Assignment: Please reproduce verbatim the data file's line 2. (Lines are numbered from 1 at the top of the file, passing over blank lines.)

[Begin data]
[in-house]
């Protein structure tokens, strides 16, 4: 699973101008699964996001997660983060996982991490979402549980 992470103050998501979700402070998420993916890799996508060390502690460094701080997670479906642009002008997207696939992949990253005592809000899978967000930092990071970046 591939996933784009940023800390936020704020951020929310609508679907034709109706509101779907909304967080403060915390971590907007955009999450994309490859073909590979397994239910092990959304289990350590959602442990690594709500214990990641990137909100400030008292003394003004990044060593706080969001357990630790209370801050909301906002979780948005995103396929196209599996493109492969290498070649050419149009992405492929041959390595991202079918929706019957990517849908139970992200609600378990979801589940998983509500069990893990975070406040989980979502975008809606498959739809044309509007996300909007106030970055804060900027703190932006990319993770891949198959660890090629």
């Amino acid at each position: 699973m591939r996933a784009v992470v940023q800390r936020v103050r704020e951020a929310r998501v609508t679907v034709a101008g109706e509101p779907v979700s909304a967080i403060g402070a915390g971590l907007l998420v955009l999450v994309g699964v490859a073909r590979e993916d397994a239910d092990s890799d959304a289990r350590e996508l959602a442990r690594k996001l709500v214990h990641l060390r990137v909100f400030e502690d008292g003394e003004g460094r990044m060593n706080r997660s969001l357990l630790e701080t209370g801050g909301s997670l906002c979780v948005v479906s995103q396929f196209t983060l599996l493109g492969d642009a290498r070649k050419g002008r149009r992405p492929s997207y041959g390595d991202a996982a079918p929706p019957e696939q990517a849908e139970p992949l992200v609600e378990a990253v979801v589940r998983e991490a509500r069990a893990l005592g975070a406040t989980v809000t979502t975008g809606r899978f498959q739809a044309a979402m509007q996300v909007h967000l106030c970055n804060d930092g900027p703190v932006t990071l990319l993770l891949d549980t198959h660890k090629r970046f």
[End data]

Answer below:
């Protein structure tokens, strides 16, 4: 699973101008699964996001997660983060996982991490979402549980 992470103050998501979700402070998420993916890799996508060390502690460094701080997670479906642009002008997207696939992949990253005592809000899978967000930092990071970046 591939996933784009940023800390936020704020951020929310609508679907034709109706509101779907909304967080403060915390971590907007955009999450994309490859073909590979397994239910092990959304289990350590959602442990690594709500214990990641990137909100400030008292003394003004990044060593706080969001357990630790209370801050909301906002979780948005995103396929196209599996493109492969290498070649050419149009992405492929041959390595991202079918929706019957990517849908139970992200609600378990979801589940998983509500069990893990975070406040989980979502975008809606498959739809044309509007996300909007106030970055804060900027703190932006990319993770891949198959660890090629």